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Greenhouse gas emissions reduction-A theoretical framework and global solution


Project Team of the Development Research Centre of the State Council, People’s Republic of China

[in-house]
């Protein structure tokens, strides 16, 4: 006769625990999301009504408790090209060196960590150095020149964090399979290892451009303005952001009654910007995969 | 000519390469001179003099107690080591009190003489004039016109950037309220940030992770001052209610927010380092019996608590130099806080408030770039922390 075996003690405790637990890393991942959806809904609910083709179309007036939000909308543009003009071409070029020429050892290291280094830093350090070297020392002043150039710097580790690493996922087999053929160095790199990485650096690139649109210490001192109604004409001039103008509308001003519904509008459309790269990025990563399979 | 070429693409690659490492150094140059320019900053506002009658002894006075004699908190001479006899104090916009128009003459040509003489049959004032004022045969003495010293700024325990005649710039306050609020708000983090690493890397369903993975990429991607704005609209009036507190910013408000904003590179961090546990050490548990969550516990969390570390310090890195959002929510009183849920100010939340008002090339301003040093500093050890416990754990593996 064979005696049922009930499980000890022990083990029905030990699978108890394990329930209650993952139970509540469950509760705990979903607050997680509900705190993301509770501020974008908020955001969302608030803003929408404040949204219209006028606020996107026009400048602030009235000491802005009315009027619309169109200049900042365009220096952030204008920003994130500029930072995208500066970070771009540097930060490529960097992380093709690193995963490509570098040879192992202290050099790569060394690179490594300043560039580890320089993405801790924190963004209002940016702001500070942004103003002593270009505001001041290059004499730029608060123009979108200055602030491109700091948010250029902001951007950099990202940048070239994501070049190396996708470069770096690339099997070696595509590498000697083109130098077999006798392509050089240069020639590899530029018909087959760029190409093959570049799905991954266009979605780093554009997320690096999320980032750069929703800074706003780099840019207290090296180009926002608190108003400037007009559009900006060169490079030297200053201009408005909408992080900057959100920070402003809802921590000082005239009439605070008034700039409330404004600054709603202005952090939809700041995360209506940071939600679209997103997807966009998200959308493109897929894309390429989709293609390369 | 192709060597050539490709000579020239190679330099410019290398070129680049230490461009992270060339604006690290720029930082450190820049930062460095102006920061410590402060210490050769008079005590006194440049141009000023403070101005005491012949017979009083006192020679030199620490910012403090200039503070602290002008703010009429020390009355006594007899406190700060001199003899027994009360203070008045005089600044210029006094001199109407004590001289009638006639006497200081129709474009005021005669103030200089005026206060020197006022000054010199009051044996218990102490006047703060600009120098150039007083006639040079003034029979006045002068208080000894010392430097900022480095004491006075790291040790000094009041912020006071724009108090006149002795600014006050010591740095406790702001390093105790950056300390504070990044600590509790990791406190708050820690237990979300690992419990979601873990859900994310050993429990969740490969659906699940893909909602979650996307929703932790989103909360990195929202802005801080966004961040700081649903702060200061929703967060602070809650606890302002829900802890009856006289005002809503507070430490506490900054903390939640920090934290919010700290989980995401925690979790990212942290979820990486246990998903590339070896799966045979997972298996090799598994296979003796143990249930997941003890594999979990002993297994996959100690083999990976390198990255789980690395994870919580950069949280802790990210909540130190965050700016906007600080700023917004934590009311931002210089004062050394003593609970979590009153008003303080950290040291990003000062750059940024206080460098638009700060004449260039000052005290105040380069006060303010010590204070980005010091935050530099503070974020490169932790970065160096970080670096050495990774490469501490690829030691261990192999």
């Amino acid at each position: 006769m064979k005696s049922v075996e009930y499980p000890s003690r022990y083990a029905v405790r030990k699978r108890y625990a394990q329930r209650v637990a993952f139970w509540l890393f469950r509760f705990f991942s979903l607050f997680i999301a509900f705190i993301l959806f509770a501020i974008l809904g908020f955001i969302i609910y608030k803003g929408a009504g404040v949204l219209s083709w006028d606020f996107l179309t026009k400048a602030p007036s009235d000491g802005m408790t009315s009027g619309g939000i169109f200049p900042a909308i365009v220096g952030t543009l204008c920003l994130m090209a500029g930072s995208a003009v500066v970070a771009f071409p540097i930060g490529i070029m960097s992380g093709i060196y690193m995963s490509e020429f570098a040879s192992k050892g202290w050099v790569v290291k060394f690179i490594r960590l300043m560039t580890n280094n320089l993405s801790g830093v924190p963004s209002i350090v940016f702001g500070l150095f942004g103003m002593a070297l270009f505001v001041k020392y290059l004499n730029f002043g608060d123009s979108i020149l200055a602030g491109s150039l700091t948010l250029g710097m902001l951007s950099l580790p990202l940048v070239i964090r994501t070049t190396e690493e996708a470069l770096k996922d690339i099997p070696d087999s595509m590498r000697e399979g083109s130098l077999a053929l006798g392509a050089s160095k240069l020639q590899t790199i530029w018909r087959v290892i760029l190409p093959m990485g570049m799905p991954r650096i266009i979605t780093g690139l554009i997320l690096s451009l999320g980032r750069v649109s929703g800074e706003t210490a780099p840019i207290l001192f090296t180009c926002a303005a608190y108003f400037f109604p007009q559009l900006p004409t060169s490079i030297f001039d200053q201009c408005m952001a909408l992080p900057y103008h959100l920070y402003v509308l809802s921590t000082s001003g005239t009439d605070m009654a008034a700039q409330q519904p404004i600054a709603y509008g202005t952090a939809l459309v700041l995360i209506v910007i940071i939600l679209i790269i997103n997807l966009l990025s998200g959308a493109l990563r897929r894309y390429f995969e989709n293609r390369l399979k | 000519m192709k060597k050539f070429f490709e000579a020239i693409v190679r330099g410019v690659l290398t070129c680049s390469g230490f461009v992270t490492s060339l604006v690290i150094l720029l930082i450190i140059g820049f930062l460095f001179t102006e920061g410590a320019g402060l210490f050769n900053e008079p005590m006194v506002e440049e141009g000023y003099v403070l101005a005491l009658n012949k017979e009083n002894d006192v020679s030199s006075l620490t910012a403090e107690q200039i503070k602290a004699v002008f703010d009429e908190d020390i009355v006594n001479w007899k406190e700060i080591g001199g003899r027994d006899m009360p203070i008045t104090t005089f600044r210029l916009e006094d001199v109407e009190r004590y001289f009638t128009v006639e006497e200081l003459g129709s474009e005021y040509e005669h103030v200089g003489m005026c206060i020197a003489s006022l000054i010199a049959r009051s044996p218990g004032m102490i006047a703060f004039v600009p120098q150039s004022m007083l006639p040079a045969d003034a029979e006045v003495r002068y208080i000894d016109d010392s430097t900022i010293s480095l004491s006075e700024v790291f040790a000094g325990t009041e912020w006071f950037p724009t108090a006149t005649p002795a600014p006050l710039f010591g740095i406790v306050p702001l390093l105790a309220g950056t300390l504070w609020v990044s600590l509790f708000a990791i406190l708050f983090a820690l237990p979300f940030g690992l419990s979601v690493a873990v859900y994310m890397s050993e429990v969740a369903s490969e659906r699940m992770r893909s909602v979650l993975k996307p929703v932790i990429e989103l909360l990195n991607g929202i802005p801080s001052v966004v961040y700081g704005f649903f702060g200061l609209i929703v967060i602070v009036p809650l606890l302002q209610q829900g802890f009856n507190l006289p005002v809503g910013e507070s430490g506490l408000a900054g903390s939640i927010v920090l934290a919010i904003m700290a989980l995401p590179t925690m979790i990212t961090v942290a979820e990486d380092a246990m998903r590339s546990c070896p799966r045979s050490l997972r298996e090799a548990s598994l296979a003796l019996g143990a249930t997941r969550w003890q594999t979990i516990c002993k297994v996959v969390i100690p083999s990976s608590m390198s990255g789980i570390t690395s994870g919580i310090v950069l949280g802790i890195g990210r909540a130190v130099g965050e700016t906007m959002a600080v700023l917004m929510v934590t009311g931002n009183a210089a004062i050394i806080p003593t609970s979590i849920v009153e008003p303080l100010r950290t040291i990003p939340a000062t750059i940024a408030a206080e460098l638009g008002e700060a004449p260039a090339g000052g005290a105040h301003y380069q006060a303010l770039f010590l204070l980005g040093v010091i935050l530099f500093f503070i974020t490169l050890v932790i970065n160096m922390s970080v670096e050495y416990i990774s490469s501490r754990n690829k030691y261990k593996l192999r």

The Kyoto Protocol, as ‘the first game in town’, represents significant progress towards reducing global emissions. Its cap-and-trade mechanism and flexible market-based implementation have been valued highly. Meanwhile, there has also been wide criticism (for instance, Nordhaus 2006; EC 2008) of its flaws: 1) small coverage and a lack of effectiveness; 2) countries, especially developing countries, lack incentive to participate; 3) the additionality problem of the Clean Development Mechanism (CDM). To fight effectively against global warming, a more effective post-Kyoto architecture is needed. Although a variety of alternative proposals aiming to succeed the Kyoto Protocol have their own advantages (Aldy et al. 2003; Aldy and Stavins 2007; Garnaut 2008; Nordhaus 2006, 2008; Stiglitz 2006; Weitzman 1974; Sagar and Kandlikar 1997), each also has its disadvantages. For instance, some require revolutionary changes to establish a framework completely different from the Kyoto Protocol; some are based on the particular interests of certain countries; and some are seen as not sufficiently fair by developing countries, especially by the major emerging emitters.

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